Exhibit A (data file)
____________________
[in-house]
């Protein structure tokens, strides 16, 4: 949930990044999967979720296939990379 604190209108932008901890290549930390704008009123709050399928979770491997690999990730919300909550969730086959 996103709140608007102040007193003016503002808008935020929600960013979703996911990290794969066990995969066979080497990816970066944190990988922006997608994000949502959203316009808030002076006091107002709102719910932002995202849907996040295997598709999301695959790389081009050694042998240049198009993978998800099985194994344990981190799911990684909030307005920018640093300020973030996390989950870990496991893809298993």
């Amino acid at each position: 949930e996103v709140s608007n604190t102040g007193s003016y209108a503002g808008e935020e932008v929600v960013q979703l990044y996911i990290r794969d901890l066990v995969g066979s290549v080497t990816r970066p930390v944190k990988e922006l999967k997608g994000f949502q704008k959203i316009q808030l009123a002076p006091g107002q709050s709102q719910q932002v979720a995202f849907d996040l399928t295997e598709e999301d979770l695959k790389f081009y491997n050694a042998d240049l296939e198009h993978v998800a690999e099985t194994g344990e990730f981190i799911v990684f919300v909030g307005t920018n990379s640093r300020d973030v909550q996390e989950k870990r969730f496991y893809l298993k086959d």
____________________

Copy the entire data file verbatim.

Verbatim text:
[in-house]
């Protein structure tokens, strides 16, 4: 949930990044999967979720296939990379 604190209108932008901890290549930390704008009123709050399928979770491997690999990730919300909550969730086959 996103709140608007102040007193003016503002808008935020929600960013979703996911990290794969066990995969066979080497990816970066944190990988922006997608994000949502959203316009808030002076006091107002709102719910932002995202849907996040295997598709999301695959790389081009050694042998240049198009993978998800099985194994344990981190799911990684909030307005920018640093300020973030996390989950870990496991893809298993």
């Amino acid at each position: 949930e996103v709140s608007n604190t102040g007193s003016y209108a503002g808008e935020e932008v929600v960013q979703l990044y996911i990290r794969d901890l066990v995969g066979s290549v080497t990816r970066p930390v944190k990988e922006l999967k997608g994000f949502q704008k959203i316009q808030l009123a002076p006091g107002q709050s709102q719910q932002v979720a995202f849907d996040l399928t295997e598709e999301d979770l695959k790389f081009y491997n050694a042998d240049l296939e198009h993978v998800a690999e099985t194994g344990e990730f981190i799911v990684f919300v909030g307005t920018n990379s640093r300020d973030v909550q996390e989950k870990r969730f496991y893809l298993k086959d």